Who: Kraft Heinz and Rethink, with Starcom for media.
What: “Can’t handle it,” a brand spot for Kraft’s new-ish Hazelnut spread.
When & Where: The new ad is on TV and digital now.
Why: Kraft launched its hazelnut spread in July. There were some communications then, but it was mostly social and focused on the fact that the product is made without palm oil.
But to really break through in a category dominated by one very famous hazelnut spread, Nutella, Kraft needed something bigger. They wanted to create interest and excitement about having a new hazelnut spread option. “When you think about hazelnut spread, you’re looking at a one-brand category,” said Rethink’s executive creative director, Mike Dubrick. Being made without palm oil is an important point of distinction, he said, “but if it doesn’t taste good, then it doesn’t matter.”
As a newcomer to the category, Kraft and Rethink wanted to talk about the product’s taste, and communicate that it is as good as the iconic competitor it is taking on (without mentioning it by name). “There’s a need to prove our credentials,” said Dubrick.
How: The creative idea was to imagine Kraft’s new hazelnut spread being introduced to consumers in Italy, the home of Nutella.
At first, the Italians are sceptical about the Canadian upstart—even mocking Kraft’s familiar peanut butter bear mascots on the packaging—until they try it and their doubt is replaced by embarrassed (and comical) amazement. “We think that is the point of difference,” said Dubrick. “Once you try it, you realize it tastes great. So we see these people in Italy overly enjoying it.”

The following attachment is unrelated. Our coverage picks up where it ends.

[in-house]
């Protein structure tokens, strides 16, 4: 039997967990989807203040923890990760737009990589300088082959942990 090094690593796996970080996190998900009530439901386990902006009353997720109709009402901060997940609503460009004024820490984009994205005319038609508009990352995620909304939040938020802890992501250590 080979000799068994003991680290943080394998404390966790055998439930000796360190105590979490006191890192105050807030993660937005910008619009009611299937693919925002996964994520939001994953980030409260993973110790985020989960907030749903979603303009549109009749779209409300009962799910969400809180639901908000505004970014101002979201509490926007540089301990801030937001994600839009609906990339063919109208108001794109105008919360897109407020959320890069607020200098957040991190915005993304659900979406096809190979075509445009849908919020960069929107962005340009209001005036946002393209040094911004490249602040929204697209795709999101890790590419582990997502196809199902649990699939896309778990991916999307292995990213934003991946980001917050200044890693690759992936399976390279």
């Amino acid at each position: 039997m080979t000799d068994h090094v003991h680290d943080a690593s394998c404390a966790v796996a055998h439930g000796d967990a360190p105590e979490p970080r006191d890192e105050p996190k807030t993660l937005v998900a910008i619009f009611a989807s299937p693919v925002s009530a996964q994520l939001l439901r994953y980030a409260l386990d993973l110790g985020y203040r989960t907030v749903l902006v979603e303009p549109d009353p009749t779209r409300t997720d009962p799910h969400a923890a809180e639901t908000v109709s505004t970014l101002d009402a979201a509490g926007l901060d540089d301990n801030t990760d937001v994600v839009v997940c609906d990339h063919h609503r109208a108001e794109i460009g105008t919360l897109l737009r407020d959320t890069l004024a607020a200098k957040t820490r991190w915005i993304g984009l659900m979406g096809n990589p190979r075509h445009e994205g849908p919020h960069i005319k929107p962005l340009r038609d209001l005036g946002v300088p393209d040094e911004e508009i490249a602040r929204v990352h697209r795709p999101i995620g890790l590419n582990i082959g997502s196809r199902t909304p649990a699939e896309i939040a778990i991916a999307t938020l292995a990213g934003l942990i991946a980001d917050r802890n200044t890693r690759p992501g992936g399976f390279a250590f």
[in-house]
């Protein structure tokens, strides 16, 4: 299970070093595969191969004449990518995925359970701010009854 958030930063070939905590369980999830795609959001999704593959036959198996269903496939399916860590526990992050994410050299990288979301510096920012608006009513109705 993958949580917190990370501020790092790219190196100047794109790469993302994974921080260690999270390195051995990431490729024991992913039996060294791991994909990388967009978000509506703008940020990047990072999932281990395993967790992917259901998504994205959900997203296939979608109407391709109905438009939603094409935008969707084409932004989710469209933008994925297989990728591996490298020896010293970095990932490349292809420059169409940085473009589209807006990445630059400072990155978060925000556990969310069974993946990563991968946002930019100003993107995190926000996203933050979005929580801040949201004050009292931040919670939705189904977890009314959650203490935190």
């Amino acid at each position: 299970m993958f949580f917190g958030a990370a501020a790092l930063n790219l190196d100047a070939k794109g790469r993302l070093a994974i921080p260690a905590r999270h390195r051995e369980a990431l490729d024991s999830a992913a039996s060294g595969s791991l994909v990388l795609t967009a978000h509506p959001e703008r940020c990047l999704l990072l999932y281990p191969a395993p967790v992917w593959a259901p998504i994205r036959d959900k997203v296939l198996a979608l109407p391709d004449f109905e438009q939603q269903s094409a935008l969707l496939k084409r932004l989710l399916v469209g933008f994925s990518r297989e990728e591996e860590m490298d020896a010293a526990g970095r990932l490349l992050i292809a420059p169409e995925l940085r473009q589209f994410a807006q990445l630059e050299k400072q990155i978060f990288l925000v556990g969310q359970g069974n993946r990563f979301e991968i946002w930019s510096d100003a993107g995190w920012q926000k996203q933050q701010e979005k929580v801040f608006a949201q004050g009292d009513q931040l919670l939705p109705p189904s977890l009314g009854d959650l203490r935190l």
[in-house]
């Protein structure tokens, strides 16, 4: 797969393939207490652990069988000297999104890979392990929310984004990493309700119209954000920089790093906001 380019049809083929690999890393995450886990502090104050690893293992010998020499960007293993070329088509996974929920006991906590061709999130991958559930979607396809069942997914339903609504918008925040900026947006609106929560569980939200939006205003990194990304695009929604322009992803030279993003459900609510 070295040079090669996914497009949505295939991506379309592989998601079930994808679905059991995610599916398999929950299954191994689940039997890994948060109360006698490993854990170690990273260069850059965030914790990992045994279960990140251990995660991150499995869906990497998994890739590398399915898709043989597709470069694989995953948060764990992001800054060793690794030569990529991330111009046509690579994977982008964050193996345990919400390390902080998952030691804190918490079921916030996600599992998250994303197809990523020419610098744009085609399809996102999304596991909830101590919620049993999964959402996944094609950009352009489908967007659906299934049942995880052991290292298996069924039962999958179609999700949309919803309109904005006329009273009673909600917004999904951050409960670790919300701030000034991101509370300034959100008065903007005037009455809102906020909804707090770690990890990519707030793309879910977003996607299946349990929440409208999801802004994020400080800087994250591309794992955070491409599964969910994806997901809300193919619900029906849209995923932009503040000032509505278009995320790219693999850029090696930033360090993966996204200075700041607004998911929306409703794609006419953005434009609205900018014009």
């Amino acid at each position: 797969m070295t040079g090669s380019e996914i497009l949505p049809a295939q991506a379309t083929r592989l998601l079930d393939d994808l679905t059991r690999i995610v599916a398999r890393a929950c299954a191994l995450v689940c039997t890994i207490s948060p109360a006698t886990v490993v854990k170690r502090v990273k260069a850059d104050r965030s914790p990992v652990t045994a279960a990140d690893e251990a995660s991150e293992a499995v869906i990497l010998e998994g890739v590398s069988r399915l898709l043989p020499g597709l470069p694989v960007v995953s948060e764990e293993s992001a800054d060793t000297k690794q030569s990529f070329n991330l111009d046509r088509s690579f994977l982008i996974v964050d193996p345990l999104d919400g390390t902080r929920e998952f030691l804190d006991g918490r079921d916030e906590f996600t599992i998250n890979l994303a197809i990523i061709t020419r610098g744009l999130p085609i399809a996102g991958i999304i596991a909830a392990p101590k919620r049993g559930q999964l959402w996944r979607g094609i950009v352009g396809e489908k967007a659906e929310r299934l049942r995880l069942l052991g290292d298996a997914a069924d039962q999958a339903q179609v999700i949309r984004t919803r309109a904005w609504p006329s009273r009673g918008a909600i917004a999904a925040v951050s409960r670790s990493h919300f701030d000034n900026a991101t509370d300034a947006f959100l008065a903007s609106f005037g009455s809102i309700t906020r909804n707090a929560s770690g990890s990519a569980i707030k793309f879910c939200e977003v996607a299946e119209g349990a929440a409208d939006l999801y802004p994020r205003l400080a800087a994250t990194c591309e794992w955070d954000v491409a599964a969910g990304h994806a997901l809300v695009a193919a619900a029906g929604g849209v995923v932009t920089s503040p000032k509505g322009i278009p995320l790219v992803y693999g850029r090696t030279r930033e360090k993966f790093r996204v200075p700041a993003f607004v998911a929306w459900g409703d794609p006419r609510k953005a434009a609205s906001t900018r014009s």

Kraft as a challenger: As a marketer with well-known brands that often lead the categories they’re in, Kraft finds itself in an unusual position as it launches a new product. “We actually embraced that idea of being a challenger brand,” said Dubrick. “They said ‘Let’s go out and be a challenger, let’s try to be disruptive and have some fun with it.'”
The shoot: Yes, that is actually Italy (“You can’t fake Italy,” said Dubrick), although the shoot was done remotely.
Director Leigh Marling was on set with an Italian crew, while the agency and client teams were all watching via video feeds— through both nights of the two-day shoot, thanks to the six hour time difference—back in Canada. “We had a direct link to camera. You can think of it is as a remote video village, but instead of the cable going 100 yards, it went a few thousand miles,” said Dubrick.
They agency team had direct contact with the director and maintained regular conversations, he said. “It’s never going to be the same as being shoulder to shoulder with the director and being there, but given the circumstances, it couldn’t have run any smoother,” he said.
“The one nice thing is it forces everyone to let go a little bit, and I think that is a good thing. We had oversight and control; it was very much like a regular shoot. But giving that flexibility to the director and to the team to run just a little more than you normally would, I think really empowered them to put together a really great piece.”